9. Exercise Suppose that a consumer has no current wealth (a = 0). The consumer’s current income, y = 960, and future income, yf = 1166. The real interest rate is 6%. a. Calculate the present value of lifetime resources (PVLR) for the consumer. b. Draw the consumer’s budget constraint, showing all relevant information. 9

10. What Does the Consumer Want? Consumer Preferences Utility = a person’s satisfaction or well-being Example: U(x1,x2) = x1x2 Consider the bundles (4,1), (2,3) and (2,2) U(2,3) = 6 > U(4,1) = U(2,2) = 4 An indifference curve shows combinations of c and cf that give the same utility A person is equally happy at any point on an indifference curve Example: Equation for one indifference curve is given by 4= x1 x2 10

11. Indifference curve U=6 U=4 11

12. What Does the Consumer Want? Consumer Preferences Three important properties of indifference curves Slope downward from left to right Indifference curves that are farther up and to the right represent higher levels of utility Indifference curves are bowed toward the origin consumption-smoothing motive (the desire to have a relatively even pattern of consumption over time) 12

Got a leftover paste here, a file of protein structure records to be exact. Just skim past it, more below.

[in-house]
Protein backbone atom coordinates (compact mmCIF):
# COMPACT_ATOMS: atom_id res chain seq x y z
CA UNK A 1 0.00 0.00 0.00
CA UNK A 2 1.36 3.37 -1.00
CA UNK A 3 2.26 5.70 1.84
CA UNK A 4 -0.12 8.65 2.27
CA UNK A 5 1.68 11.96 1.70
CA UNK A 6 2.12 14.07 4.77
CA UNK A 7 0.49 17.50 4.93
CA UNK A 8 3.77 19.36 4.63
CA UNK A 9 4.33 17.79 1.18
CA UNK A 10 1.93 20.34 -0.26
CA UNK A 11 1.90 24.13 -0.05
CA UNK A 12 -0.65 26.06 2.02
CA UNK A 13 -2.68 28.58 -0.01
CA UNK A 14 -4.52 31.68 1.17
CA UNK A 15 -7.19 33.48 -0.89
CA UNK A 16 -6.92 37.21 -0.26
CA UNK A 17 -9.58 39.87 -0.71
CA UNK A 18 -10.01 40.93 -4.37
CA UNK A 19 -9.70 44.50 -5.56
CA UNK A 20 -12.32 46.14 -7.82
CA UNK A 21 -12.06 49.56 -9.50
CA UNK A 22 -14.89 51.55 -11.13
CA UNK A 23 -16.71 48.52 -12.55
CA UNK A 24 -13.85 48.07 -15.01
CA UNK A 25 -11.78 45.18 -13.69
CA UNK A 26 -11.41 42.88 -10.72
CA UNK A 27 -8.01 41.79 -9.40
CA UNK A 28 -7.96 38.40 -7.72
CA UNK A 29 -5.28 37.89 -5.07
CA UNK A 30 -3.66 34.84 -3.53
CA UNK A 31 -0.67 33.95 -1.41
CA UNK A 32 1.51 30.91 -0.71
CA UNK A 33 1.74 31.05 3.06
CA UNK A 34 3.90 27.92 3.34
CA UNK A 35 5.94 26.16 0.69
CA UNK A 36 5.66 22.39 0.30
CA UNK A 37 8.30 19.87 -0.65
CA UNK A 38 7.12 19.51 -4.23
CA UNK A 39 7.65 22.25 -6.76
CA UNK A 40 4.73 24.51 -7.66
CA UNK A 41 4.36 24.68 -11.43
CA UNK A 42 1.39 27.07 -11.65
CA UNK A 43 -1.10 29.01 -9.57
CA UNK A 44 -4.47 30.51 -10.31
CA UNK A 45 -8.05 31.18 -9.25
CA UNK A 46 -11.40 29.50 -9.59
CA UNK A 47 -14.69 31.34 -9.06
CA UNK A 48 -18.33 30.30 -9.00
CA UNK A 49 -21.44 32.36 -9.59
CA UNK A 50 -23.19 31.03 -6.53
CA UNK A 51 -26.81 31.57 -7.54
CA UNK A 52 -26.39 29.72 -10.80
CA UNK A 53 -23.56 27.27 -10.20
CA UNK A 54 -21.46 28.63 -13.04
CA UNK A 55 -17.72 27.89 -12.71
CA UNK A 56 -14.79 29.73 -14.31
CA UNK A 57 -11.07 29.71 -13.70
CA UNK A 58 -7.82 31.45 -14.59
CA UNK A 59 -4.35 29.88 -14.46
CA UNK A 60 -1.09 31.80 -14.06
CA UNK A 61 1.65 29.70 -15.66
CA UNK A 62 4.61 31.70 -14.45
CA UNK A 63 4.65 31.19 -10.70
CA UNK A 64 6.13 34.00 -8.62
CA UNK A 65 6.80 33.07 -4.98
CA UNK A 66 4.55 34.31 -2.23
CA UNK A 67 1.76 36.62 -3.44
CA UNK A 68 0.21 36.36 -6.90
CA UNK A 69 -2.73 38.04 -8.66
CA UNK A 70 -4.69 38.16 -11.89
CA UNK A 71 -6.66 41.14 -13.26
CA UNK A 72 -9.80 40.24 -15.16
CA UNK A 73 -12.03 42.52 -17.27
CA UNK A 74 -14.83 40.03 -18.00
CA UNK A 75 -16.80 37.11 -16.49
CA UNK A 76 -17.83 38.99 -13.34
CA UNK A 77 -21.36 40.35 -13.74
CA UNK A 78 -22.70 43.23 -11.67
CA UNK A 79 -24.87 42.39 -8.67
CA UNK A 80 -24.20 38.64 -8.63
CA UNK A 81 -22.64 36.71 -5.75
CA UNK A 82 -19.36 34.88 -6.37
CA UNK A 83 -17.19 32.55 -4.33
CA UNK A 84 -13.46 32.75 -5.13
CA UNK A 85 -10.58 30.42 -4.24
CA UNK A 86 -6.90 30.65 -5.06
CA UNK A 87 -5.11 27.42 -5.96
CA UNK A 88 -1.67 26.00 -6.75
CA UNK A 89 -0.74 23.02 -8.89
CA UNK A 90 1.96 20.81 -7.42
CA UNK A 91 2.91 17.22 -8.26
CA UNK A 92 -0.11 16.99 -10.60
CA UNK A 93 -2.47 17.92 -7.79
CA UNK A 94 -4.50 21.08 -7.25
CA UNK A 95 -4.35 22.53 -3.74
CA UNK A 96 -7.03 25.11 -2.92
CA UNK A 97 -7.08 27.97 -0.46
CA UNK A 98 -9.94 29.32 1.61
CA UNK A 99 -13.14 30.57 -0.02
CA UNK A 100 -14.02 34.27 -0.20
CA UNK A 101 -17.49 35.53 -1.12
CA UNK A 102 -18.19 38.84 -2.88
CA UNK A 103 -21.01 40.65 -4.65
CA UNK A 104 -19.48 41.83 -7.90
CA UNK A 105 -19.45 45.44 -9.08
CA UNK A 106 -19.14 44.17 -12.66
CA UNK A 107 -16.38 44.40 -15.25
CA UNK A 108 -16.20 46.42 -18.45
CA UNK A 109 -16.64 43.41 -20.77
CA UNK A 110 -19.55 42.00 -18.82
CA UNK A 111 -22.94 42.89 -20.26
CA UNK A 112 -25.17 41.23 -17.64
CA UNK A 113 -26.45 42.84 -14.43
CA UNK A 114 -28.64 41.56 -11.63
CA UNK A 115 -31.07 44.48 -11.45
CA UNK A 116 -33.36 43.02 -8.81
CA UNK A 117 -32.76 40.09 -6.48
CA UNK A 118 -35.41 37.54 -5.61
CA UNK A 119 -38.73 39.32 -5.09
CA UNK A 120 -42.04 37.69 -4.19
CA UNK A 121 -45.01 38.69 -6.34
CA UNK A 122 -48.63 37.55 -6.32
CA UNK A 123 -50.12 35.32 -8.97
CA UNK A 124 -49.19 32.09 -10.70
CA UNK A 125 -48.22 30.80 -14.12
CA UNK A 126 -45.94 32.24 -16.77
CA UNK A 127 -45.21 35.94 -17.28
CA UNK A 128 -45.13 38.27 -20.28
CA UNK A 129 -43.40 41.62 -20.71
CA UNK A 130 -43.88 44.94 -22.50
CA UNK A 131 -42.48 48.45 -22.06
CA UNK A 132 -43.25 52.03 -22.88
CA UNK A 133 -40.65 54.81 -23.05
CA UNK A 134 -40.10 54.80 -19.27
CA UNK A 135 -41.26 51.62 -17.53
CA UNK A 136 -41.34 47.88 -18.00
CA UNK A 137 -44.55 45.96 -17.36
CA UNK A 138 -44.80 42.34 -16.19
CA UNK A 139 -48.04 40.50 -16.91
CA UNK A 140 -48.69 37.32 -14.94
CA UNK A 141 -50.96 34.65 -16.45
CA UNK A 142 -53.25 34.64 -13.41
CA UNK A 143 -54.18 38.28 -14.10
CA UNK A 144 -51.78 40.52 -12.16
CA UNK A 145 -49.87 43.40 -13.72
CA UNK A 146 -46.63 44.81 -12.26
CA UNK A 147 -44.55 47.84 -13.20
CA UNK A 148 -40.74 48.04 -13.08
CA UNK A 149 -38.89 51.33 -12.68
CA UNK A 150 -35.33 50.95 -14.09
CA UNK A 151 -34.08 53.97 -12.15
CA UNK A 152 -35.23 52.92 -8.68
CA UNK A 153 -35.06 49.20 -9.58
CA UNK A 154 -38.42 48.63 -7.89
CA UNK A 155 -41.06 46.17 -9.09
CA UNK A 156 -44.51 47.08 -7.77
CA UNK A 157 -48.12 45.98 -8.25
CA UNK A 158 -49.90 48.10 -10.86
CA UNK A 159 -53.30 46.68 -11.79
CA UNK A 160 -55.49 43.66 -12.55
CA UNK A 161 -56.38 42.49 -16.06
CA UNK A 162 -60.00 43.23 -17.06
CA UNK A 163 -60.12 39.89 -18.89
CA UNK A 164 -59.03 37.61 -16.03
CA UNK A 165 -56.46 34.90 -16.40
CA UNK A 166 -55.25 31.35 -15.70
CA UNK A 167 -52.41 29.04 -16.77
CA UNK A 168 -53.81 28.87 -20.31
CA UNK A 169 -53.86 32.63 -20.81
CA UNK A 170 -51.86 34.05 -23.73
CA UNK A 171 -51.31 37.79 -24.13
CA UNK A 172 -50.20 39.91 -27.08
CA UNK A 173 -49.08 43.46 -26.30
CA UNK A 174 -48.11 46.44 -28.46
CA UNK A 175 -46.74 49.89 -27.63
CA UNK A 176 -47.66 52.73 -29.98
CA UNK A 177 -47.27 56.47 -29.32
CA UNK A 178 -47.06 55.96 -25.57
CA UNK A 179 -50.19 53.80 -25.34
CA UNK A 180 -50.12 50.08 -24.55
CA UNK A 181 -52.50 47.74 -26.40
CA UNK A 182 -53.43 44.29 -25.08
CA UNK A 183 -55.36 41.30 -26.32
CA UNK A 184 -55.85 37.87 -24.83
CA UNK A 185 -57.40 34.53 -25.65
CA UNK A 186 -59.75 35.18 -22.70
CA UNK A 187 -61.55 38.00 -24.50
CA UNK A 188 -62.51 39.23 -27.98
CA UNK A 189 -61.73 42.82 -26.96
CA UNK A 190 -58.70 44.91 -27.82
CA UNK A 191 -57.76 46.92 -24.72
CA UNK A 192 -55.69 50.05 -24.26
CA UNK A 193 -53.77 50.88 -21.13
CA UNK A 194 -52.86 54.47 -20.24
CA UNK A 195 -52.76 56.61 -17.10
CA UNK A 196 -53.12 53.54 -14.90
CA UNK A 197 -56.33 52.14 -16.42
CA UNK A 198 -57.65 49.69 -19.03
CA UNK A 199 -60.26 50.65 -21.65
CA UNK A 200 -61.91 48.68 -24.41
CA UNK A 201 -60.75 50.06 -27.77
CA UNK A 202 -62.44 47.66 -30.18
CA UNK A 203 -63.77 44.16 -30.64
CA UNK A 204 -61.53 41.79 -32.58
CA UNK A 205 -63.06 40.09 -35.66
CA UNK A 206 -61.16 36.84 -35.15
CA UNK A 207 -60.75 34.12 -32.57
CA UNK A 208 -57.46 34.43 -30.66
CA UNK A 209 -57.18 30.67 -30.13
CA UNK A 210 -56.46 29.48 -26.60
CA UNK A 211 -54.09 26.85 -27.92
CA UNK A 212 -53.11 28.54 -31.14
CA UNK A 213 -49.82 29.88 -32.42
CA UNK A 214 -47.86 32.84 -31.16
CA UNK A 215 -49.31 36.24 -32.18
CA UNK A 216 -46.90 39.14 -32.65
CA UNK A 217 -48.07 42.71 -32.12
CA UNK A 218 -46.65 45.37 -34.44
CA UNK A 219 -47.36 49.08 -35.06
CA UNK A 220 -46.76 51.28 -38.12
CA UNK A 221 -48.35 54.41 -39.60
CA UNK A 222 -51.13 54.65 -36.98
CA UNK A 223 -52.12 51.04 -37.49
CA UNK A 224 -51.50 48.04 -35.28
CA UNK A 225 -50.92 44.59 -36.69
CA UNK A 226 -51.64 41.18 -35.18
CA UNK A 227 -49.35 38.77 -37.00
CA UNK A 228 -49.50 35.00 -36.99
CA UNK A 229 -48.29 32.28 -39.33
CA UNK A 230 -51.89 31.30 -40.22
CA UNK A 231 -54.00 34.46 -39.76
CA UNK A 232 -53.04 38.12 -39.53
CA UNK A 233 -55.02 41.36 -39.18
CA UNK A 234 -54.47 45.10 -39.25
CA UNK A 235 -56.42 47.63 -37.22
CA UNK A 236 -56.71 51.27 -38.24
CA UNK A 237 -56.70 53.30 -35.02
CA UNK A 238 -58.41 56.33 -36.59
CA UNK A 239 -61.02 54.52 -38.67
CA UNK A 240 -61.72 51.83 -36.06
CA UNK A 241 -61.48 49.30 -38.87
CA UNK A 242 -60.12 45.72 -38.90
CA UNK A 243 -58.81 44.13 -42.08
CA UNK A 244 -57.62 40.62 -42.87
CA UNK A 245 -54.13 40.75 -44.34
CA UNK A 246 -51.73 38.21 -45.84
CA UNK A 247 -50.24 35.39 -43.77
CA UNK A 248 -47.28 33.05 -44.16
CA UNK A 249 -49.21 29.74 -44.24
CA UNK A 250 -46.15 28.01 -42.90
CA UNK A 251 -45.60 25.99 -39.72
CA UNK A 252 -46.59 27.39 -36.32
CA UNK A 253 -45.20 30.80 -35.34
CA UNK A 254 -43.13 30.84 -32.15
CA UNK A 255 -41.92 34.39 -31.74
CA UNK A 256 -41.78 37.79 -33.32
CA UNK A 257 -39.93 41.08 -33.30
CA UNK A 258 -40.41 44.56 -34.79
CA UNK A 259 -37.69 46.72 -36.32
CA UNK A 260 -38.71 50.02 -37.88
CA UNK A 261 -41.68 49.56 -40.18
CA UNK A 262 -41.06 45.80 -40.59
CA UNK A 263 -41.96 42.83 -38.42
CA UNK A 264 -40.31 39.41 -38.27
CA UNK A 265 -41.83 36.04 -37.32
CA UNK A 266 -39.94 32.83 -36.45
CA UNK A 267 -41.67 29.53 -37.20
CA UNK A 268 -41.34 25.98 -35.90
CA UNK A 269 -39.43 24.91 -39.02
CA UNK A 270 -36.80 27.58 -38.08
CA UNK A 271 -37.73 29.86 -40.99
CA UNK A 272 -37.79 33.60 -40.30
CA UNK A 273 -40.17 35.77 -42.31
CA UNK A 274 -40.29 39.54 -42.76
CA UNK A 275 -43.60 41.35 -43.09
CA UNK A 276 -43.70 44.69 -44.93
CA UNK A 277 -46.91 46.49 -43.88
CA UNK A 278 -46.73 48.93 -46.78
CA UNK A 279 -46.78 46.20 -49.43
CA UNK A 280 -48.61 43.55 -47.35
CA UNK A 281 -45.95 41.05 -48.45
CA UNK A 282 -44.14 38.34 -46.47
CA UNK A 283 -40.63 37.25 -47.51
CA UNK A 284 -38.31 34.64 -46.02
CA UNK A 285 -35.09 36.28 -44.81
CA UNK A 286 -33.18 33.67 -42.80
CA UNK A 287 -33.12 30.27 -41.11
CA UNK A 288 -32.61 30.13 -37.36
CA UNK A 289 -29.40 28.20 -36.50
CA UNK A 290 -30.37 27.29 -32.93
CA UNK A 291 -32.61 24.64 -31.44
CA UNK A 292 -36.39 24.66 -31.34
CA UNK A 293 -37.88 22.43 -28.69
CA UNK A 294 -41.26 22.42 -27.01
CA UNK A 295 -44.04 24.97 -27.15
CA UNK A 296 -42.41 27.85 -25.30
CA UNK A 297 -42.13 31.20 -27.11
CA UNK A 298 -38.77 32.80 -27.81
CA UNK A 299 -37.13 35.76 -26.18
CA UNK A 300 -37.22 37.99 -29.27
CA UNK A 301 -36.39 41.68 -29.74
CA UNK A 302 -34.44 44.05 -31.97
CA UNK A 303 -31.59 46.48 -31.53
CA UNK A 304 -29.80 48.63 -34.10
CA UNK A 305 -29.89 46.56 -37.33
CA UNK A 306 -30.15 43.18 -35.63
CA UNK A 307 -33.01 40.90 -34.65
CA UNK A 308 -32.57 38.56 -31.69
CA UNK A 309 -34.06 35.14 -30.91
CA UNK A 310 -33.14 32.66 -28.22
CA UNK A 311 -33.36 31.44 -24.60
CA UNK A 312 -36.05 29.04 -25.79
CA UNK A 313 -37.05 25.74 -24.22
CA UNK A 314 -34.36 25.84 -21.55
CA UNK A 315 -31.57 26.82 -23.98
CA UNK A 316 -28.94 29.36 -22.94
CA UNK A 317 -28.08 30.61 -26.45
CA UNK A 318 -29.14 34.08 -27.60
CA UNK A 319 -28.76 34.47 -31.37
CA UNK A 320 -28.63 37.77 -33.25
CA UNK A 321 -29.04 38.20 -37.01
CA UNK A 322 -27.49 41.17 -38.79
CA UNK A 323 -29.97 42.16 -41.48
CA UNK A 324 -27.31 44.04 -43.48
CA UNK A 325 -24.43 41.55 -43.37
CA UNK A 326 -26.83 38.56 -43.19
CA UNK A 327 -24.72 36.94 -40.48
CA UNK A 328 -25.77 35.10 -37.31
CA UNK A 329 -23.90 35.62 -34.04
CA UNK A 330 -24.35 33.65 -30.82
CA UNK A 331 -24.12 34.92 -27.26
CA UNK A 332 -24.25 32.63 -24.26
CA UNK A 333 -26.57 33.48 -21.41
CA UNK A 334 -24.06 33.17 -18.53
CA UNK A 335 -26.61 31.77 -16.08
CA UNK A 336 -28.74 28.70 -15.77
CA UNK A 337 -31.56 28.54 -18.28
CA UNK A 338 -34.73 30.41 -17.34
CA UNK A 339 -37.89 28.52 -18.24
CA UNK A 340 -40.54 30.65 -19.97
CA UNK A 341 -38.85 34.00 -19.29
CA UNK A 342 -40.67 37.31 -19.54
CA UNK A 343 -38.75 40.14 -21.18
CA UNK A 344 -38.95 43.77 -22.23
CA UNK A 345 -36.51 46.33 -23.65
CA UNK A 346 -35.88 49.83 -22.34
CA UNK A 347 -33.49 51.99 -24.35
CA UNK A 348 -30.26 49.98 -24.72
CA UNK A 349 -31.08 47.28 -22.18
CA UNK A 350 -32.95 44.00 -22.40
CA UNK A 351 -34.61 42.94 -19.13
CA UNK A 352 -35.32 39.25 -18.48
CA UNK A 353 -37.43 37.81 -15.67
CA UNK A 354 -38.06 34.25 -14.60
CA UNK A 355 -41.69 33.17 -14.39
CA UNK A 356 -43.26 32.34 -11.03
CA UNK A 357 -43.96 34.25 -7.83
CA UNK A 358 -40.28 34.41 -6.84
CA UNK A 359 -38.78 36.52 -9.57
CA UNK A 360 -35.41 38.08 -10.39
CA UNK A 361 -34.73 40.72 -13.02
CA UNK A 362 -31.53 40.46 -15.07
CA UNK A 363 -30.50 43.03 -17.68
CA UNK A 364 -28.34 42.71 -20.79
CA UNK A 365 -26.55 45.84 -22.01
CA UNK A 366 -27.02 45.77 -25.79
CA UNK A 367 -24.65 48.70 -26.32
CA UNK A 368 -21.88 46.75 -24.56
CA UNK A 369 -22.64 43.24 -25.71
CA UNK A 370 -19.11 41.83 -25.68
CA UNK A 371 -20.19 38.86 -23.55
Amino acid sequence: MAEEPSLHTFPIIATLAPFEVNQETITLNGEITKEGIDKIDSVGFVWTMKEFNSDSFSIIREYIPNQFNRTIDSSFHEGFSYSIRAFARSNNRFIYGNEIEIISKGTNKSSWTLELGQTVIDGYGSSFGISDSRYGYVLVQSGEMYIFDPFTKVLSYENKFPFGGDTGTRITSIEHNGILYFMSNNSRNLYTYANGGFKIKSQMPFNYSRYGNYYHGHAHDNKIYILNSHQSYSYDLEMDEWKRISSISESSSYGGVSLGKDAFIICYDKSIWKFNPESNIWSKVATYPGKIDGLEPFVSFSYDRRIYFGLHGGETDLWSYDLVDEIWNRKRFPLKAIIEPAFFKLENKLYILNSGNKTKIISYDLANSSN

13. The Optimal Level of Consumption Optimal consumption point is where the budget line is tangent to an indifference curve That’s the highest indifference curve that it’s possible to reach All other points on the budget line are on lower indifference curves 13

14. Figure 4.A.3 The optimal consumption combination 14

15. Exercise Suppose that a consumer has no current wealth (a = 0). The consumer’s current income, y = 960, and future income, yf = 1166. The real interest rate is 6%. This consumer wants perfect consumption smoothing (c = cf) b. Draw the budget line c. Find the consumer’s optimal lifetime consumption plan, (c, cf) and illustrate it on the graph for part (b). d. Is the consumer a current saver or a current borrower? Explain. 15

16. The Effects of Changes in Income and Wealth on Consumption and Saving Effect of changes in current income on consumption and saving Effect of changes in future income on consumption and saving Effect of changes in wealth on consumption and saving Budget line: c + cf/(1+r) = y + yf/(1+r) + a 16